3 tbsp olive oil (or other good quality cold pressed oil)
3 tbsp apple cider vinegar
2 tbsp honey
dash of sea salt

Optional:
1 tsp chopped fresh mint (I happened to have some coming up in the garden)
a handful of pea shoots ( I happened to have a small forest of them growing on my kitchen table)

  1. Chop the radishes and turnips into quarters
  2. Chop the apples into bite sized chunks.
  3. Mix the dressing ingredients together and toss everything except for the pea shoots together. Top with the pea shoots and serve.

That’s Just How I Roll

No matter how many cooks and farmers have come before me, I will always discover something new based on the season, my region, my health and the song I happen to be listening to at the time. We need to eat and we need to create, so there will never be an end. The more we create the more we want to create and explore and expand our minds to all the possibilities for beauty. If feeding yourself healthy, delicious food seems like a chore, I suggest you give your head a shake and reflect on how very privileged you are that you can even have that thought. Rather then feeling guilty about it, rouse your inner child, cancel ridiculous obligations that you don’t give a damn about, smash your TV, call in well, turn up the music and get messy in your kitchen.

Spring Salad Rolls with Tahini Dip

Rice papers
Green or purple cabbage cut into fine strands
Carrots shredded or in match sticks
Sprouts
Apples cut into match sticks and tossed with lemon juice
Spinach or any greens cut into long strands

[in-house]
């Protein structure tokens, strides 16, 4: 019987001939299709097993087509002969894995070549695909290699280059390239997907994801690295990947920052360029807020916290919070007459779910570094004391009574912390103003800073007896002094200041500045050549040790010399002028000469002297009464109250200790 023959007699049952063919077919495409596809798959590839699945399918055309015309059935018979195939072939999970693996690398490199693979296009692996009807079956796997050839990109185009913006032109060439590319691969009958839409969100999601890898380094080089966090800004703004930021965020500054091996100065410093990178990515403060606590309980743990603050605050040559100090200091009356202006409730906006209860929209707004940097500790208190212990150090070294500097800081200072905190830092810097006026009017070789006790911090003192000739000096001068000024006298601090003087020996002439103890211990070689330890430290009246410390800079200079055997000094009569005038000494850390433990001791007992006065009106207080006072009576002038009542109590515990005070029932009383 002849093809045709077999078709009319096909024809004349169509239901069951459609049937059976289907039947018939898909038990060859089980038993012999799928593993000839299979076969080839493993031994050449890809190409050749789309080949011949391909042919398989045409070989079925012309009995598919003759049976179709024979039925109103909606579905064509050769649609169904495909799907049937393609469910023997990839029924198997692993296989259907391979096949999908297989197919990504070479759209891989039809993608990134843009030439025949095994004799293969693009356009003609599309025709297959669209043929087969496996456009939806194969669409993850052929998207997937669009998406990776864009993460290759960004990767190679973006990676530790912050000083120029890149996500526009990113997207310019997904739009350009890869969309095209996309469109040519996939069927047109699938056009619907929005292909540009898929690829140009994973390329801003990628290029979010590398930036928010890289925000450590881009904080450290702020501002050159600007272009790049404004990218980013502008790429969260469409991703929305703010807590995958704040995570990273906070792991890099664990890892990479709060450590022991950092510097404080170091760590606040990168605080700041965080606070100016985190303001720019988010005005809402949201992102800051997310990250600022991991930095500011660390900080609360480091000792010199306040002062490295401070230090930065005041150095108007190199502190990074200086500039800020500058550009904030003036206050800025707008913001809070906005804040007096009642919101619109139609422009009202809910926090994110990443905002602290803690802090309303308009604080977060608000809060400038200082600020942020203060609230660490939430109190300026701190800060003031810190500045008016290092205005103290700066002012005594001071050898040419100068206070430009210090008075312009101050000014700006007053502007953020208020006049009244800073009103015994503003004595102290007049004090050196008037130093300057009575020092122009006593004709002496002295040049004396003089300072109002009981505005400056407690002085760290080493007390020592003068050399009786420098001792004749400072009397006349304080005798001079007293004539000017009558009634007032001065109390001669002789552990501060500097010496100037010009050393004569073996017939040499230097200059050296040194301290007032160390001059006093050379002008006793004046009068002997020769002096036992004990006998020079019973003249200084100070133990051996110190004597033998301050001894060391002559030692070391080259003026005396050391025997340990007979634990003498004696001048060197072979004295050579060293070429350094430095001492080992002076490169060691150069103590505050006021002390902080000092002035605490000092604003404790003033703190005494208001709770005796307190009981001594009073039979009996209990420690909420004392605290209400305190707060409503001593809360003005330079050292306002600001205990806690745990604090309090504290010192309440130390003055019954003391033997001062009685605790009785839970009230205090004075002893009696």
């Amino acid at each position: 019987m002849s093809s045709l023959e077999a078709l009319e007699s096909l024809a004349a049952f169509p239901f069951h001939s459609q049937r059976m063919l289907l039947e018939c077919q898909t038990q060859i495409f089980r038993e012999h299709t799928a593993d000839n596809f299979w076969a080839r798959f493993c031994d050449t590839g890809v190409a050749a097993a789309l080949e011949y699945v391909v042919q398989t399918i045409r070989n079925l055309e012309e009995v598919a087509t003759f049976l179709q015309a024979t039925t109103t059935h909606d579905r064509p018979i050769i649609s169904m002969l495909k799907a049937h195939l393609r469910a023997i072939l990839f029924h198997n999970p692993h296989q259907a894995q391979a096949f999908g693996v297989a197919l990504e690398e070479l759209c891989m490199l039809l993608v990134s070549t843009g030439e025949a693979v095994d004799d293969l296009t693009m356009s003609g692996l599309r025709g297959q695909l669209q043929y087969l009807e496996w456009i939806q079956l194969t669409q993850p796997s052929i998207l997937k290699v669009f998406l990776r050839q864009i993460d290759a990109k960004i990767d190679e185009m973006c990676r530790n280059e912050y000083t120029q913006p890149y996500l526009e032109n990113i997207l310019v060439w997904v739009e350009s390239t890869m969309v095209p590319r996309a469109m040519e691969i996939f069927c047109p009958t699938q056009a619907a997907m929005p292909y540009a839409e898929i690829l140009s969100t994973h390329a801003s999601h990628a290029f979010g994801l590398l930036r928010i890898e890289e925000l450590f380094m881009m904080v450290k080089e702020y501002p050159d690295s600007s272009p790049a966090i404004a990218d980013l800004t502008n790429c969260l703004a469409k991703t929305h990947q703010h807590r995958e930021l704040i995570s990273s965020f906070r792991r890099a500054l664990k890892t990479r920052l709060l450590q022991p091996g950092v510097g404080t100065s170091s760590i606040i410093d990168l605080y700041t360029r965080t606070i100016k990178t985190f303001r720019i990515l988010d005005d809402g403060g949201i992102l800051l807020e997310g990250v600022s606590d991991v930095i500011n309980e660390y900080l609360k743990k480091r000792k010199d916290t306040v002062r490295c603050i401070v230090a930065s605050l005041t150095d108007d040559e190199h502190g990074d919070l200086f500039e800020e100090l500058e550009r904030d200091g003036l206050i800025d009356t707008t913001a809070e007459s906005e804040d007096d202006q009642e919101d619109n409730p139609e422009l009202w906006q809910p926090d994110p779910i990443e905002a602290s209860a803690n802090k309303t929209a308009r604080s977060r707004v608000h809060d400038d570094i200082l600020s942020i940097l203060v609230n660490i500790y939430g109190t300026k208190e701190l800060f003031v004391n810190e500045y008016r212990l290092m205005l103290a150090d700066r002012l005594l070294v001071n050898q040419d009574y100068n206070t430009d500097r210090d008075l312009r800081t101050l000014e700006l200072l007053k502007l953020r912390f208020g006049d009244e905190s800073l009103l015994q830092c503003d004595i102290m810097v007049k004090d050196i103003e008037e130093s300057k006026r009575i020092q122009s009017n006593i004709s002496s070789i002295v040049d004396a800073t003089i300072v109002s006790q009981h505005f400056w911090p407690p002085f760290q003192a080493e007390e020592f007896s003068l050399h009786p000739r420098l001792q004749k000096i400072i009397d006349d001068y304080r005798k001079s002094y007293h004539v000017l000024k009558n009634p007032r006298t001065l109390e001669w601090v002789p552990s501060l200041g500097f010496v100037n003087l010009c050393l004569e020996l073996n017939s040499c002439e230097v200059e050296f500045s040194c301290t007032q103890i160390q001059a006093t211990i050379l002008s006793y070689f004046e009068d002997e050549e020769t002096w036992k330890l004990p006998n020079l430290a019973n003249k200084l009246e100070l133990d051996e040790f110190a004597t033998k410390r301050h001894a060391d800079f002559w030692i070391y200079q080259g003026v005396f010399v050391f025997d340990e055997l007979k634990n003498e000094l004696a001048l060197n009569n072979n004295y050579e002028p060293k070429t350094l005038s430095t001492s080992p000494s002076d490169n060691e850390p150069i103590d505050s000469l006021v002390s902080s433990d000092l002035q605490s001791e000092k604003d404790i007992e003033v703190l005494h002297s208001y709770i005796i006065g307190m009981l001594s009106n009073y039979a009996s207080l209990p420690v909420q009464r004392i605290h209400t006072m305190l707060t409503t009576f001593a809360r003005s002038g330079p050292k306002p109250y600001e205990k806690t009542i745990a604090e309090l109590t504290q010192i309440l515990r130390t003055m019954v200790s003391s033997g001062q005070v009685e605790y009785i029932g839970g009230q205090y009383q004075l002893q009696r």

Chinese radishes
Chopped basil, mint or cilantro
Basically any seasonal vegetable that strike your fancy, cut into ribbons or match sticks.

Optional ingredients to add UMPH:
Cooked tofu or tempeh
Avocado
Slices of an omlette
Seaweed
Soaked sunflower seeds

  1. Instructions for rice paper rolls are usually on the package. They are found in the imported or Asian food section of the grocery store.  (Avoid rice products from the US of A as they have been known to dump lots of arsenic in their water).
  2. Stack up all the yummy pre-cut vegetables, roll them up in the rice paper, slice in half and then double dip them in the tahini sauce. If anyone says anything about double dipping give them the stink eye and say “suck it” yup that’s right “suck it”. It’s purely culinary.

Tahini Dip
Yields about 1 cup

4 tbsp Tahini
2 tbsp Honey
2 tbsp Apple cider vinegar
2 tbsp Tamari (or to taste. I was using homemade tamari which is more mild then the store bought kind)
½ tsp Minced garlic
1 tsp Lemon juice

  1. Mix all the ingredients together with a fork until smooth.
  2. That’s it.
  3. Eat it.
  4. Or suck it….off the salad roll.

Crepes and Castaneda

A little food for thought…